Understanding the difference between an archive and a backup was the first step in solving their challenge.

A leading manufacturing company found themselves in a position where they had to decide between archiving or doing nothing.

The company had completed several acquisitions and ended up with multiple legacy applications that had been merged or migrated into replacement solutions. These legacy applications were very important to the original companies and although the data they held had been migrated to a replacement solution, executives felt they should hold onto these applications for a period of time, just in case.

Some of the larger applications were archived using a modern archiving solution, but when it came to the smaller applications, the cost to add them to the archiving solution greatly exceeded the cost to just keep them running and maintain the associated infrastructure.

A research advisor from Info-Tech Research Group joined a call with the manufacturing company and discussed their situation. The difference between archives and backups was explained and through the course of the conversation it was discovered that the solution was a modified backup. The application data had already been preserved through the migration, so data could be accessed in the production environment. The requirement to keep the legacy application up and running was not necessary but in compliance with the request to keep the information, the data could be exported from the legacy application into a non-sequential database, compressed, and stored in cloud-based cold storage for less than five dollars per terabyte per month. The manufacturing company’s staff realized that they could apply this same approach to several of their legacy applications and save tens of thousands of dollars in the process.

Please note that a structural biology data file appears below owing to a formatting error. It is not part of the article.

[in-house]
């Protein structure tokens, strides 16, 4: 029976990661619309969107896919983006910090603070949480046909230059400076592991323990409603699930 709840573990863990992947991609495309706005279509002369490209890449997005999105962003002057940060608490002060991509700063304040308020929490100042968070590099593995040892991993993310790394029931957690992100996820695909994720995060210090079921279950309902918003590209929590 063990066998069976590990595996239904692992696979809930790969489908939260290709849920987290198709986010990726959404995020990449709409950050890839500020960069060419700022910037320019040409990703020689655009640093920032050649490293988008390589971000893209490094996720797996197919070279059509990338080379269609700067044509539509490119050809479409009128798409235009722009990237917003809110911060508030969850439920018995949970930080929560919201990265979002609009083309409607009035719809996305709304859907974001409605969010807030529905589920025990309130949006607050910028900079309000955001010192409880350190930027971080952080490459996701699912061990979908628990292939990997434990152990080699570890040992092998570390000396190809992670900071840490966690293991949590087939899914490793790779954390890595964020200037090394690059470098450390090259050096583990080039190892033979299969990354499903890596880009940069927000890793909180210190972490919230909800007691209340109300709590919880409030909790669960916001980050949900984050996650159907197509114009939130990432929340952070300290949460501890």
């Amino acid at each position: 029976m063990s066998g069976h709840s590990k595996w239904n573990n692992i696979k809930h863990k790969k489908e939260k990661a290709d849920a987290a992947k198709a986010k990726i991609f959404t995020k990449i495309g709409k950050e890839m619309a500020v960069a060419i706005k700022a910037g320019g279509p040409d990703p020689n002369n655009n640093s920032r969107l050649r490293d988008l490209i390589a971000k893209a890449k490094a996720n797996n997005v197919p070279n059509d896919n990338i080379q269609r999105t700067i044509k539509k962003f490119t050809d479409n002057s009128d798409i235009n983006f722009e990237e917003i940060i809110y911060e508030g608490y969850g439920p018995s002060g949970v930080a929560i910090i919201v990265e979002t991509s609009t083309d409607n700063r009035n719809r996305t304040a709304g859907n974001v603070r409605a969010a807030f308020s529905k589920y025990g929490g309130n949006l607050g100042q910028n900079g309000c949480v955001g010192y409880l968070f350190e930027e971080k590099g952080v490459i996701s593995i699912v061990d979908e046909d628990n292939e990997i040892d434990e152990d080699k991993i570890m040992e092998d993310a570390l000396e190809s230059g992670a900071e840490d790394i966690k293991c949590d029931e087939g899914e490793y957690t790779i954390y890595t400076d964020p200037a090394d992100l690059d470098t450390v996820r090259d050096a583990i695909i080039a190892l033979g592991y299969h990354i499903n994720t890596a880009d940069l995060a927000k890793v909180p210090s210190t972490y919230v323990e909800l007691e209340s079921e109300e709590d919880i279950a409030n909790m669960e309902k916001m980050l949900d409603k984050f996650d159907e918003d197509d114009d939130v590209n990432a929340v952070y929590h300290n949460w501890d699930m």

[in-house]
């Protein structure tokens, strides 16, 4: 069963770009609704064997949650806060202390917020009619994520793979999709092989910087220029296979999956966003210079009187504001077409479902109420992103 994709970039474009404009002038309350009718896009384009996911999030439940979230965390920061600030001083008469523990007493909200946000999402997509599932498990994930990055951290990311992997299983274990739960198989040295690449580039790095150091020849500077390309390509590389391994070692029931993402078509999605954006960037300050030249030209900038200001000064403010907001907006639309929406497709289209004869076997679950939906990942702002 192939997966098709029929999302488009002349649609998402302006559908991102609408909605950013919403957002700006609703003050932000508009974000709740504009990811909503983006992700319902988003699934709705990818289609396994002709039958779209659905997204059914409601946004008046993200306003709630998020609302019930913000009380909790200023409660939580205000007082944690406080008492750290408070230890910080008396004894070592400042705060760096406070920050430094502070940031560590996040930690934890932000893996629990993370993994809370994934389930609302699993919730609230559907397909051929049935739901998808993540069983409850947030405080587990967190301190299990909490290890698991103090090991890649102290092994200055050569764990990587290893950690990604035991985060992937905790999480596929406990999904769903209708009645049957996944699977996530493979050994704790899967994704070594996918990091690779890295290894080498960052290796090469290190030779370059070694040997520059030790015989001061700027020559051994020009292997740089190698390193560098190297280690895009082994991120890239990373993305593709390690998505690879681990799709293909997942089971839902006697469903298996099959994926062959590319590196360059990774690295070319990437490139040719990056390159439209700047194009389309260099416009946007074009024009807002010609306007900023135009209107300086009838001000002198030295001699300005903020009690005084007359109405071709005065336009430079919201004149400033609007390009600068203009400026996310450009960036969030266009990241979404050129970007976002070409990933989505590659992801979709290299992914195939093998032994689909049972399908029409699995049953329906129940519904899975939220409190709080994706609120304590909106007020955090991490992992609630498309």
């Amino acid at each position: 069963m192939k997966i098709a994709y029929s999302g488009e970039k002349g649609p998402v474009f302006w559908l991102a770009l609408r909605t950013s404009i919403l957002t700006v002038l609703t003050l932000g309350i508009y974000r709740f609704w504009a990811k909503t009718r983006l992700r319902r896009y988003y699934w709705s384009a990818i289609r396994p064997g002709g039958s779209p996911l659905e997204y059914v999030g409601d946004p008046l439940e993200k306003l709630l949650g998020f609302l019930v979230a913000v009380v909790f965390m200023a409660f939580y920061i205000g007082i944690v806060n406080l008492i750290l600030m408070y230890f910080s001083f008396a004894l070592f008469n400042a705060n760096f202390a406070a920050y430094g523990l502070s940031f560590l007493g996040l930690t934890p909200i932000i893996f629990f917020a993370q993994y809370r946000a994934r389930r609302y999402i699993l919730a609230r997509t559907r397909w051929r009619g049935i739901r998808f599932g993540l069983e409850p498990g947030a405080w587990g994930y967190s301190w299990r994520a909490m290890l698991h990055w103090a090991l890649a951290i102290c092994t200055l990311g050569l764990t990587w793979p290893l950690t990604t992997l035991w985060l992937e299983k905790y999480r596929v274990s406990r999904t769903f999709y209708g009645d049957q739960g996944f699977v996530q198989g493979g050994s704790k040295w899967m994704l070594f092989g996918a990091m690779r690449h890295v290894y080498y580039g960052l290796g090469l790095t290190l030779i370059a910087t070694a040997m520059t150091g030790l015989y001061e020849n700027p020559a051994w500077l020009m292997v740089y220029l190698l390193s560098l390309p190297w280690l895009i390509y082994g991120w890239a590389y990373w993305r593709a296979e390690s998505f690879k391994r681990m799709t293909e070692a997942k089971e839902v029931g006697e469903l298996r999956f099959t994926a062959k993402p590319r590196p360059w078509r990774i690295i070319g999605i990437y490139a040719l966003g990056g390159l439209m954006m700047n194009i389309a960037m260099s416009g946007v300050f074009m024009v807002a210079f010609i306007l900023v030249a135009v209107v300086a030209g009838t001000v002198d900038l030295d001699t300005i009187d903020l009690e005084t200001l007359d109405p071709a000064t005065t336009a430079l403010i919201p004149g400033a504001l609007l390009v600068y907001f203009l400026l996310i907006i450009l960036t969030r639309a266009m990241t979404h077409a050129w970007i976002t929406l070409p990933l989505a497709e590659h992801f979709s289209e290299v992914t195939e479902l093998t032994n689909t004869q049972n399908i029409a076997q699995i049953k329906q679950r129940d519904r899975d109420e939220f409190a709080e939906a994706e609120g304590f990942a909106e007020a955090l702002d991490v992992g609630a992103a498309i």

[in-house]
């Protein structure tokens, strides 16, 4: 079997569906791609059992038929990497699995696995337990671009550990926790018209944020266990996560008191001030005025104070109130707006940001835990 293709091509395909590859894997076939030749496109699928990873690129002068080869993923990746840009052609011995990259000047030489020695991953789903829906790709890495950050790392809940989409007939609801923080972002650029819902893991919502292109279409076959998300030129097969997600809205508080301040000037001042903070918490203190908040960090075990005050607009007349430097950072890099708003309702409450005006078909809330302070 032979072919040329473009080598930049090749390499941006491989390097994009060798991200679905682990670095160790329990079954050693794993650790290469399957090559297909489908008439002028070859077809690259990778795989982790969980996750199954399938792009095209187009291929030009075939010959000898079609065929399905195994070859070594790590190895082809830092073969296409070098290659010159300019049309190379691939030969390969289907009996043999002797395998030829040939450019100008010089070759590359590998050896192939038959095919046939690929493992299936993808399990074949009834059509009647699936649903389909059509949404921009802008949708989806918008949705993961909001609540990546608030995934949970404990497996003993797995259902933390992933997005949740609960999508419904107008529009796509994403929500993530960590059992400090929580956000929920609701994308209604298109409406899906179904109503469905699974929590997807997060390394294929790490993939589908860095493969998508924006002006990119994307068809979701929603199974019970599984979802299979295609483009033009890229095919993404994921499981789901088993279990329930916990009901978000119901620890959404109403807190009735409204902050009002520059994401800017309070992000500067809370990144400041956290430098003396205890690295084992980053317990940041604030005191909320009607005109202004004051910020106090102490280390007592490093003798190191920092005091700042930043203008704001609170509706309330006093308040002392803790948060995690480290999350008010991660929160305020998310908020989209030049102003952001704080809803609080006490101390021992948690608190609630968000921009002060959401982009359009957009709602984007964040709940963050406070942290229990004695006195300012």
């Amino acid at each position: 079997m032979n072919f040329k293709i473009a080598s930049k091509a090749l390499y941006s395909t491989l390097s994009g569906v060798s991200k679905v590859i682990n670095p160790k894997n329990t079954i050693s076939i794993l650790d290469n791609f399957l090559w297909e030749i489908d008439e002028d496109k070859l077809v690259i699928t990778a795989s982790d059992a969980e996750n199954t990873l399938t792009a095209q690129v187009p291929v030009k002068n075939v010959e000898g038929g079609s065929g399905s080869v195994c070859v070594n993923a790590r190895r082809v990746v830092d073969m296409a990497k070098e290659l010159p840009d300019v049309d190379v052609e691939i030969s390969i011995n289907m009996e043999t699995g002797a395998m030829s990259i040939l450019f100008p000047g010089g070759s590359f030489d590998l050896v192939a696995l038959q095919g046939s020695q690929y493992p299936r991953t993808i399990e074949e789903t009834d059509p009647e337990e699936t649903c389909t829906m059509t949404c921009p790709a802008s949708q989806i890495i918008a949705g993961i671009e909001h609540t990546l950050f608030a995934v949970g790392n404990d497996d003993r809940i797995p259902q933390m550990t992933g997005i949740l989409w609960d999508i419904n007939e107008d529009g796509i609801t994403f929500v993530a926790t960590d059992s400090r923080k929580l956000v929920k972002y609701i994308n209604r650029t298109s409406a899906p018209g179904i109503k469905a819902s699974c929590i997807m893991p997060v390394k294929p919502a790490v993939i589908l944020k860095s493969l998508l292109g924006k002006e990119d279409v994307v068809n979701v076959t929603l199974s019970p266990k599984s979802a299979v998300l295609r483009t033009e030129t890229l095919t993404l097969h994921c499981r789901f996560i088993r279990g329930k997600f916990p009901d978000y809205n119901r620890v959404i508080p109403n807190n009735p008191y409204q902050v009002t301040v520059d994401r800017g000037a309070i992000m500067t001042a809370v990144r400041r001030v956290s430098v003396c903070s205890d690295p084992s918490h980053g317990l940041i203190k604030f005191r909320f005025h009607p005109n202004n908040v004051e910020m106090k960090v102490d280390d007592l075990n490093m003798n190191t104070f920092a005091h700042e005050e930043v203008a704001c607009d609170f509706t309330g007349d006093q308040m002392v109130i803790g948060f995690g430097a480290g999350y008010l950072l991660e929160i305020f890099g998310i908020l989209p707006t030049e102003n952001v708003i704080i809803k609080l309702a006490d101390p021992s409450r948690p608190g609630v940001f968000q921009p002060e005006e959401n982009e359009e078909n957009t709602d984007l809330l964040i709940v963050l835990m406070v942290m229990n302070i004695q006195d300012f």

Understand the Difference Between Backups and Archives

Backups

Backups are for recovery. A backup is a snapshot copy of production data at a specific point in time. If the production data is lost, destroyed, or somehow compromised, the data can be restored from the backup.

Archives

Archives are for discovery. It is production data that is moved to an alternate location to free up storage space, allow the data to be searchable, and still hold onto the data for historical or compliance purposes.

Info-Tech Insight

Archives and backups are not the same, and there is a use case for each. Sometimes minor adjustments may be required to make the use case work. Understanding the basics of backups and archives can lead to significant savings at a monetary and effort level.

Additional Guidance

Production data should be backed up.

The specific backup solution is up to the business.

Production data that is not frequently accessed should be archived.

The specific solution to perform and manage the archiving of the data is up to the business

  • Archived data should also be backed up at least once.
If the app has been replaced and all data transferred, you want a backup not an archive if you want to keep the data.
  • Short term – fence it off.
  • Long term – extract into Mongo then drop it into cheap cloud storage.

Case Study

Using tape backups as an archive solution could result in an expensive discovery and retrieval exercise.

INDUSTRY: Healthcare | SOURCE: Zasio Enterprises Inc.

“Do not commingle archive data with backup or disaster recovery tapes.”

A court case in the United States District Court for the District of Nevada involving Guardiola and Renown Health in 2015 is a good example of why using a backup solution to solve an archiving challenge is a bad idea.

Renown Health used a retention policy that declared any email older than six months of age as inactive and moved that email to a backup tape. Renown Health was ordered by the court to produce emails from a period of time in the past. Renown estimated that it would cost at least $248,000 to produce those emails, based on the effort involved to restore data from each tape and search for the email in question. Renown Health argued that this long and expensive process would result in undue costs.

The court reviewed the situation and ruled against Renown Health and ordered them to comply with the request (Zasio.com).

A proper archiving solution would have provided a quick and low-cost method to retrieve the emails in question.

Backups and archives are complementary to each other